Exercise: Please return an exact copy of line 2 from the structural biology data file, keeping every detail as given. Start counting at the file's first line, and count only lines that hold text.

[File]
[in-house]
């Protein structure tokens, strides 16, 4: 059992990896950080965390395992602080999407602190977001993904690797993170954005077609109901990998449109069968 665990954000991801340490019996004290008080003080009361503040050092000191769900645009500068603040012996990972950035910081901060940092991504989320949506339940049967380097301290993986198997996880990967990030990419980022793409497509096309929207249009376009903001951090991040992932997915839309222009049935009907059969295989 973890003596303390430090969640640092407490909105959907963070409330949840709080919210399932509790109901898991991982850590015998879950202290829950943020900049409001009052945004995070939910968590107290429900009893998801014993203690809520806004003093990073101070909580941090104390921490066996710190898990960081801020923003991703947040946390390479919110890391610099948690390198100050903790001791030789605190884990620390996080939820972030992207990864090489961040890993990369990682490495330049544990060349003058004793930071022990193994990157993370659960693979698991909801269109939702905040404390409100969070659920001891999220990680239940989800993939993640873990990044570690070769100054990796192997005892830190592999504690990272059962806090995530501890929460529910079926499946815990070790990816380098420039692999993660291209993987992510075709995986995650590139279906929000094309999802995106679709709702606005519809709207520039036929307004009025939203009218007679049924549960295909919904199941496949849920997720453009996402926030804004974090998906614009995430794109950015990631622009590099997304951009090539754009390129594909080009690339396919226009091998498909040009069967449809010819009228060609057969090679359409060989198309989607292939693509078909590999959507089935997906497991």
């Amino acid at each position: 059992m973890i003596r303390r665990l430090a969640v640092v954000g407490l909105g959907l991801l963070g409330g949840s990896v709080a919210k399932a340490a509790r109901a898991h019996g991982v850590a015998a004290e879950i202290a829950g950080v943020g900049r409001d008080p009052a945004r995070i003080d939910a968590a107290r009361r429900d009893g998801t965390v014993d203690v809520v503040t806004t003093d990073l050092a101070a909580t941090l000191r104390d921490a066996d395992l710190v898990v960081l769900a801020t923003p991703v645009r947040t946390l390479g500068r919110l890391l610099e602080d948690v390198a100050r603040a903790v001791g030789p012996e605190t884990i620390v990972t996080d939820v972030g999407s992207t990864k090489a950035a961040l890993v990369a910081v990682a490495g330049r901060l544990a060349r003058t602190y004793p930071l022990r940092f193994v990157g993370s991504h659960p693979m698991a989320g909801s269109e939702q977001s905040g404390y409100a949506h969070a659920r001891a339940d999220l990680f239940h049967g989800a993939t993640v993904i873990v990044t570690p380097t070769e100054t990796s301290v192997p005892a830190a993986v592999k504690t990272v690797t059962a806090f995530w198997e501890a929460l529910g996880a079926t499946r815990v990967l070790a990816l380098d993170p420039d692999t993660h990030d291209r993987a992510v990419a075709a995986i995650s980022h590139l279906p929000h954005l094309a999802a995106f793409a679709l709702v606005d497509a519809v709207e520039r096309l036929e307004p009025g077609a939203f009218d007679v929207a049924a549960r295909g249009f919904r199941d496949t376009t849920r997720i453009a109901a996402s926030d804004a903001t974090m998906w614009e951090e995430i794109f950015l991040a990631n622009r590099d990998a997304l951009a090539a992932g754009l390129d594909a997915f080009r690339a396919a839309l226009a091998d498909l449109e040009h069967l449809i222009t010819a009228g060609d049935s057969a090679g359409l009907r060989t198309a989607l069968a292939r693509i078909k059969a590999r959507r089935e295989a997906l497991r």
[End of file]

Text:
């Protein structure tokens, strides 16, 4: 059992990896950080965390395992602080999407602190977001993904690797993170954005077609109901990998449109069968 665990954000991801340490019996004290008080003080009361503040050092000191769900645009500068603040012996990972950035910081901060940092991504989320949506339940049967380097301290993986198997996880990967990030990419980022793409497509096309929207249009376009903001951090991040992932997915839309222009049935009907059969295989 973890003596303390430090969640640092407490909105959907963070409330949840709080919210399932509790109901898991991982850590015998879950202290829950943020900049409001009052945004995070939910968590107290429900009893998801014993203690809520806004003093990073101070909580941090104390921490066996710190898990960081801020923003991703947040946390390479919110890391610099948690390198100050903790001791030789605190884990620390996080939820972030992207990864090489961040890993990369990682490495330049544990060349003058004793930071022990193994990157993370659960693979698991909801269109939702905040404390409100969070659920001891999220990680239940989800993939993640873990990044570690070769100054990796192997005892830190592999504690990272059962806090995530501890929460529910079926499946815990070790990816380098420039692999993660291209993987992510075709995986995650590139279906929000094309999802995106679709709702606005519809709207520039036929307004009025939203009218007679049924549960295909919904199941496949849920997720453009996402926030804004974090998906614009995430794109950015990631622009590099997304951009090539754009390129594909080009690339396919226009091998498909040009069967449809010819009228060609057969090679359409060989198309989607292939693509078909590999959507089935997906497991």